One of my biggest hurdles in doctoral study has been getting my access needs met. Disability services for students are usually staffed by non-disabled people with limited training in disability justice, which is the only ethical, disabled-led framework from which to practice accompliceship with sick and disabled people. I would have seriously reconsidered my decision to pursue my PhD had I known the extent of uncompensated labor I would have to perform to secure basic access protocols like captioning, ergonomic seating, flexible deadlines and attendance. Disability services for students should be required to advocate on behalf of students and actually apply pressure to faculty who refuse to accommodate disabled students, rather than guarding the university against potential ADA lawsuits. 

  1. How do you envision HASTAC and/or higher education in 10 years? Where do you fit in?

Following abolitionist scholars like Bettina Love, Eve Tuck, and Ruth Gilmore Wilson, I am not heavily invested in the reform of higher education in the U.S. Universities largely function as caste-based social order and discipline actors, and reward assimilation of white supremacist cultural values like perfectionism, concentration of hierarchical power, and obsession with false objectivity (see White Supremacy Culture in Organizations). Instead, I dream of free school collectives following the radical Black tradition, anti-capitalist intellectual and creative projects organized by people too sick to meet ableist benchmarks of higher education, and autonomous interdependent care collectives reading theory in bed.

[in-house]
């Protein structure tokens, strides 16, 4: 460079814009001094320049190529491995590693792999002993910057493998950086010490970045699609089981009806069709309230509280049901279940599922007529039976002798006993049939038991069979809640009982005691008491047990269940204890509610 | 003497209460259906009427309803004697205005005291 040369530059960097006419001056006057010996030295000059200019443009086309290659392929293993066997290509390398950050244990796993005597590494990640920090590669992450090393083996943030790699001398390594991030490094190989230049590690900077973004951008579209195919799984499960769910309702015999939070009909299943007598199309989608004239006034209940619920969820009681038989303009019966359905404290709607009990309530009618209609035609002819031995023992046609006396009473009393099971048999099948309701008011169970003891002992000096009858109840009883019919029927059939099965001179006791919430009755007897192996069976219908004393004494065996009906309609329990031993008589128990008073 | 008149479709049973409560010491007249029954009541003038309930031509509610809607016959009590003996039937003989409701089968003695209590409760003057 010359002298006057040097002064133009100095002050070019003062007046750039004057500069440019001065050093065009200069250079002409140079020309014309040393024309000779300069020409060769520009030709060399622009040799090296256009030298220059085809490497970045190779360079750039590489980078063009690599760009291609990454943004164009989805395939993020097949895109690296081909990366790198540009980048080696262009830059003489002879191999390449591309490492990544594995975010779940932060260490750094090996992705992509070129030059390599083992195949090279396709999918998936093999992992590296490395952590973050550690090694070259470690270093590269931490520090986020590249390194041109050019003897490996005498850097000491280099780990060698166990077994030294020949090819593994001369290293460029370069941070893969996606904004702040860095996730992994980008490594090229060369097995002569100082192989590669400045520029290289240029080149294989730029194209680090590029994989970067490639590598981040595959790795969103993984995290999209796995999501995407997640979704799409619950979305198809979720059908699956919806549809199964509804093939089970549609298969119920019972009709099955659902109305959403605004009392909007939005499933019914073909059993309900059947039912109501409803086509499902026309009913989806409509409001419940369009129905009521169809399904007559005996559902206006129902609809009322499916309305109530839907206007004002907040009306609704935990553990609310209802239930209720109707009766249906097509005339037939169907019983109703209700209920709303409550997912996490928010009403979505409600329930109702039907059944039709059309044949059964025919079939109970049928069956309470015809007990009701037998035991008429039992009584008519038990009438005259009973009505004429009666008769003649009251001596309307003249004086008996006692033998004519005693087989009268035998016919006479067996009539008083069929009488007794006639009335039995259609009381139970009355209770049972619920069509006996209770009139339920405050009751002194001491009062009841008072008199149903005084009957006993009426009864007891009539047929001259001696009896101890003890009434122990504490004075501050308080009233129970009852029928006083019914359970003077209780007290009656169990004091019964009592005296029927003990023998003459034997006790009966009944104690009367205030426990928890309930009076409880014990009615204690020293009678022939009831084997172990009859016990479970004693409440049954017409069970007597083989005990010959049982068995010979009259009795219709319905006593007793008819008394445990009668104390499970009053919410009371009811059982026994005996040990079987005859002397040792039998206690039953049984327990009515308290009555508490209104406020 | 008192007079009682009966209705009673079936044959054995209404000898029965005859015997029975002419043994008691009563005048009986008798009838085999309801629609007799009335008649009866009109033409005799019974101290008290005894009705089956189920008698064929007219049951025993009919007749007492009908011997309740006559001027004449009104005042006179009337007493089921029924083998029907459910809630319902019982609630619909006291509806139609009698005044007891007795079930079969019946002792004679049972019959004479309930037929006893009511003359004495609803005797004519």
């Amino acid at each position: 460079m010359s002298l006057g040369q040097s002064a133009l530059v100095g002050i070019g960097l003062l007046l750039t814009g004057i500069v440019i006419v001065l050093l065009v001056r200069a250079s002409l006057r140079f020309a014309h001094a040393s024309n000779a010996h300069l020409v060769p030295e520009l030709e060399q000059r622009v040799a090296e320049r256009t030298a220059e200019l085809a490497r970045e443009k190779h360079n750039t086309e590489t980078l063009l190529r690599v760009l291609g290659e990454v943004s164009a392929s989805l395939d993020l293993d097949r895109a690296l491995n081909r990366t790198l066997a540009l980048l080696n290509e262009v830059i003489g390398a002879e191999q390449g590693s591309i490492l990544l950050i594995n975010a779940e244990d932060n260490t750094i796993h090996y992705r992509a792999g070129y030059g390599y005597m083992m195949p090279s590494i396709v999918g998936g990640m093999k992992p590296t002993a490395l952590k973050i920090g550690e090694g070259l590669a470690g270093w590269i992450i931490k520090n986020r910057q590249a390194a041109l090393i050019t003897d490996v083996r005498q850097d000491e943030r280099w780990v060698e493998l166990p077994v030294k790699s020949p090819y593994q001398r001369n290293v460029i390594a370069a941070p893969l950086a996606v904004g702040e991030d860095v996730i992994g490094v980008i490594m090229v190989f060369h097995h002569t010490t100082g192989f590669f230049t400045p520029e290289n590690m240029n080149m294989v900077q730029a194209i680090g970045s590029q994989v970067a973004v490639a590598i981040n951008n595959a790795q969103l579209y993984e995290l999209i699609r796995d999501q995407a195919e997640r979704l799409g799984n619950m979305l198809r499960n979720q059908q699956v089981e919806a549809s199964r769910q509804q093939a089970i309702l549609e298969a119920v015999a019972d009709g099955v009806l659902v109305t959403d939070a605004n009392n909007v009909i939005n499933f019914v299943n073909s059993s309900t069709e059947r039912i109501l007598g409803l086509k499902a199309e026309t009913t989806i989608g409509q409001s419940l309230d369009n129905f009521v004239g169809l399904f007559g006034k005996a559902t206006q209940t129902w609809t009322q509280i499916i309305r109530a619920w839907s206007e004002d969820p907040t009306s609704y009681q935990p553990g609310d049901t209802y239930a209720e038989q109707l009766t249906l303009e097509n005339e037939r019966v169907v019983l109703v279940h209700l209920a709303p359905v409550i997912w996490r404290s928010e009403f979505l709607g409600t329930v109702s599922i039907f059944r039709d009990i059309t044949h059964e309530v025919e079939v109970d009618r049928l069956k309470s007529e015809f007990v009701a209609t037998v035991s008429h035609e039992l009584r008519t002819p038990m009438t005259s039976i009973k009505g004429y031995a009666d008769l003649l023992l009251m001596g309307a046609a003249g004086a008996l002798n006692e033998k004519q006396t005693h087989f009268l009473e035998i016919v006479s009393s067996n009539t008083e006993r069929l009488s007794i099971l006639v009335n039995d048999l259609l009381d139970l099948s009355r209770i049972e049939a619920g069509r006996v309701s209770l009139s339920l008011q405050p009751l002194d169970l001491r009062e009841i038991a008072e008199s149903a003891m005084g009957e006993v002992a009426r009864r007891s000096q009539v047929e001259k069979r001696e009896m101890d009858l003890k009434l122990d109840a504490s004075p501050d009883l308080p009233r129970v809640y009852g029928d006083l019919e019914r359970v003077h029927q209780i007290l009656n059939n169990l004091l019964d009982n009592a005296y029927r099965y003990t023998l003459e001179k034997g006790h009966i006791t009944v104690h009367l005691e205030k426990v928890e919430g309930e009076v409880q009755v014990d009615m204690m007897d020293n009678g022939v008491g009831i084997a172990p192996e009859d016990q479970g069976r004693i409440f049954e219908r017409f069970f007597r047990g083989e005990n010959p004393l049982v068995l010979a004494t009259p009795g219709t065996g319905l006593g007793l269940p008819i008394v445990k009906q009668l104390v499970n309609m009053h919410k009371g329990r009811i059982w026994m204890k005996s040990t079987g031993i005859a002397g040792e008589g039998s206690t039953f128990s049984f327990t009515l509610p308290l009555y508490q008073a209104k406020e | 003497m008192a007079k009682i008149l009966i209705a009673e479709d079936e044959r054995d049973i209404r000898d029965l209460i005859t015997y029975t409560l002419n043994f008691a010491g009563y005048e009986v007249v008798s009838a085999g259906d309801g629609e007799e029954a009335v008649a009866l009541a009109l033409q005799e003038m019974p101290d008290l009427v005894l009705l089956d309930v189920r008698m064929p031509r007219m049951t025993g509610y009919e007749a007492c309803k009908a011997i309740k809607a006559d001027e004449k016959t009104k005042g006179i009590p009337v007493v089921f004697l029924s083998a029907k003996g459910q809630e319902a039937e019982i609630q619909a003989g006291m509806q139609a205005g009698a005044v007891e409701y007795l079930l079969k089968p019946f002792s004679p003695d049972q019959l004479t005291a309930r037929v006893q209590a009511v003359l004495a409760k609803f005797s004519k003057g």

1. How does digital scholarship fit into your research or teaching?

I’m working on my dissertation, and a big component that I’m excited to dive more into is a digital gallery of memes and macros created by disabled artists! Also, I taught the first ever hybrid first-year writing seminar at CCNY in 2018 with fellow doctoral student and professor Andréa Stella. Both of my current fellowships, with the OpenLab at City Tech and the CUNY Humanities Alliance, respectively, focus on programmatic and pedagogical uses of digital technologies in higher ed. I hope that folks suddenly embracing digital pedagogies this year will open the door to explorations of how hybrid and fully online asynchronous courses can increase accessibility for CUNY students!